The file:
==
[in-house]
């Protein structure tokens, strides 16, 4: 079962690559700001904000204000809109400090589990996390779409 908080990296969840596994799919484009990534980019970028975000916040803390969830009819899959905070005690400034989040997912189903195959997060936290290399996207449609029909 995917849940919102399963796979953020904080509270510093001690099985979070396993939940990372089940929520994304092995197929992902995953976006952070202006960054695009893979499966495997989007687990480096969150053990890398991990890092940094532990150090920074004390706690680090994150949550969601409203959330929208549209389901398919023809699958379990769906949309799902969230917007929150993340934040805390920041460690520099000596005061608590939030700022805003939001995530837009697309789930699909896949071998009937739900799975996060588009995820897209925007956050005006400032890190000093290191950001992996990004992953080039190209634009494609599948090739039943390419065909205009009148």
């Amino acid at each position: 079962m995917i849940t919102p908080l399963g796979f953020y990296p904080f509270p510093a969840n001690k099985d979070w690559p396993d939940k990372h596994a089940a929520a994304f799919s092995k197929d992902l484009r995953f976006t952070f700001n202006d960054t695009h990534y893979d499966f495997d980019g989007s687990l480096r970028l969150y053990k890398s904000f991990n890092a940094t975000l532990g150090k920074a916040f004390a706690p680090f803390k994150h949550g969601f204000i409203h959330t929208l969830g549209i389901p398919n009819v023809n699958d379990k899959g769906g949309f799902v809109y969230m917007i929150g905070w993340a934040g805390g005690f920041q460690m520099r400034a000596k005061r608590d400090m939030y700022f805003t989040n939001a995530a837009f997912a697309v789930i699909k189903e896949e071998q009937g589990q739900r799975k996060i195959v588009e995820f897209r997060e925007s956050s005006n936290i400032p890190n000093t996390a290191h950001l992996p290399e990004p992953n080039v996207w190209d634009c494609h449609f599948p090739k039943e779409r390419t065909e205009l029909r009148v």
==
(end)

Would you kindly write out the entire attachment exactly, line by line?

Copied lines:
[in-house]
């Protein structure tokens, strides 16, 4: 079962690559700001904000204000809109400090589990996390779409 908080990296969840596994799919484009990534980019970028975000916040803390969830009819899959905070005690400034989040997912189903195959997060936290290399996207449609029909 995917849940919102399963796979953020904080509270510093001690099985979070396993939940990372089940929520994304092995197929992902995953976006952070202006960054695009893979499966495997989007687990480096969150053990890398991990890092940094532990150090920074004390706690680090994150949550969601409203959330929208549209389901398919023809699958379990769906949309799902969230917007929150993340934040805390920041460690520099000596005061608590939030700022805003939001995530837009697309789930699909896949071998009937739900799975996060588009995820897209925007956050005006400032890190000093290191950001992996990004992953080039190209634009494609599948090739039943390419065909205009009148």
């Amino acid at each position: 079962m995917i849940t919102p908080l399963g796979f953020y990296p904080f509270p510093a969840n001690k099985d979070w690559p396993d939940k990372h596994a089940a929520a994304f799919s092995k197929d992902l484009r995953f976006t952070f700001n202006d960054t695009h990534y893979d499966f495997d980019g989007s687990l480096r970028l969150y053990k890398s904000f991990n890092a940094t975000l532990g150090k920074a916040f004390a706690p680090f803390k994150h949550g969601f204000i409203h959330t929208l969830g549209i389901p398919n009819v023809n699958d379990k899959g769906g949309f799902v809109y969230m917007i929150g905070w993340a934040g805390g005690f920041q460690m520099r400034a000596k005061r608590d400090m939030y700022f805003t989040n939001a995530a837009f997912a697309v789930i699909k189903e896949e071998q009937g589990q739900r799975k996060i195959v588009e995820f897209r997060e925007s956050s005006n936290i400032p890190n000093t996390a290191h950001l992996p290399e990004p992953n080039v996207w190209d634009c494609h449609f599948p090739k039943e779409r390419t065909e205009l029909r009148v």